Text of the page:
On Wednesday, FSC Executive Director Michelle L. LeBlanc met with Assemblymember Cristina Garcia in her office in the State Capitol to discuss the future of AB 2389 and its potentially harmful impact on the performers it seeks to protect. 

“Our meeting was productive and informative from both sides,” said LeBlanc. “Asm. Garcia was eager to learn more about our industry, how it works, and the issues our members face. She is open to working with FSC and other performer advocacy groups to understand the real challenges of this industry.”

Free Speech Coalition commended Asm. Garcia for the amendments to AB 2389 striking the bill’s fingerprinting and business license provisions. However, AB 2389’s certification requirement — which prohibits adult performers in California from creating or publishing content until they’ve completed a class on sexual harassment and workplace safety — remains unconstitutional and discriminatory, and unnecessarily shifts the burden of compliance to the worker.

The fight for workplace safety and a more empowered workforce are not new to our industry. Many organizations, including the Free Speech Coalition, have worked hard to develop programs that educate performers about their rights and resources. For example, FSC’s INSPIRE program, and the Adult Performer Advocacy Committee’s Porn 101, both tackle issues left unaddressed by traditional workplace safety training.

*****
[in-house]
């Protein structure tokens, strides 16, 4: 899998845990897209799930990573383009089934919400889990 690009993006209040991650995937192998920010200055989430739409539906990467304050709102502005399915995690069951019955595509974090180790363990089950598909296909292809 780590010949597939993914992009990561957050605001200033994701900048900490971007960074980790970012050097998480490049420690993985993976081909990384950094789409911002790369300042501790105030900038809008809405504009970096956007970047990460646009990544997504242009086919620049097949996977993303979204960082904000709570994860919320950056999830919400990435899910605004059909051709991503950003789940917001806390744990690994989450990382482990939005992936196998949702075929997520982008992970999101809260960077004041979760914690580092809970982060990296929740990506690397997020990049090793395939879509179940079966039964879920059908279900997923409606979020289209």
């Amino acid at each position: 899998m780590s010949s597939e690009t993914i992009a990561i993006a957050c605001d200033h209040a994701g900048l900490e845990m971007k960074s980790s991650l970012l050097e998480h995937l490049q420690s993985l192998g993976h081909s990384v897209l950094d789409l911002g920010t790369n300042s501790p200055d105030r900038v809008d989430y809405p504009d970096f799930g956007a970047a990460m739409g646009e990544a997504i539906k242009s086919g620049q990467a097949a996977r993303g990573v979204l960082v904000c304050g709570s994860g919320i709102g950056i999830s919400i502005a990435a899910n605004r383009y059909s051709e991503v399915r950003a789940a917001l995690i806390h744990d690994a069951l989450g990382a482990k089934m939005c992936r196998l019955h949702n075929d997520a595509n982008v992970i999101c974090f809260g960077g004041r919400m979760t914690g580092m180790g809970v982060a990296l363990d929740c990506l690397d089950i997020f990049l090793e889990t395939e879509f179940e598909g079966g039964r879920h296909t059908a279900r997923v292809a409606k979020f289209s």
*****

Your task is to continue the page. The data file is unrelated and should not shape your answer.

In fact, the Free Speech Coalition is currently engaging with Cal/OSHA to explore workplace safety guidelines for adult sets. But workplace safety should remain a regulatory decision — one that applies to all workplaces equally — rather than a law that applies to just one. 

Workplace safety issues are not limited to the adult industry. Mainstream entertainment has its own problems with sexual harassment, as do newsrooms. Yet no one would consider a law basing the First Amendment rights of a mainstream actor, dancer, or journalist on state certification — or punishing them for operating without it.

FSC looks forward to working with Asm. Garcia more closely as the bill evolves, and will be fighting to:

  • Remove stigmatizing language that positions adult performers as victims rather than creators
  • Shift the focus of the bill so that compliance remains the responsibility of employers, not workers
  • Keep our compliance requirements in line with those in other industries, understanding that certain areas — such as sexual harassment training that prohibits sex in the workplace — may require the development of guidelines specific for the adult industry

FSC and Asm. Garcia have a shared goal of a safer and more empowered workforce. We ask that in working toward it, she treat our industry as she would treat any workplace, and respect the concerns of our workers.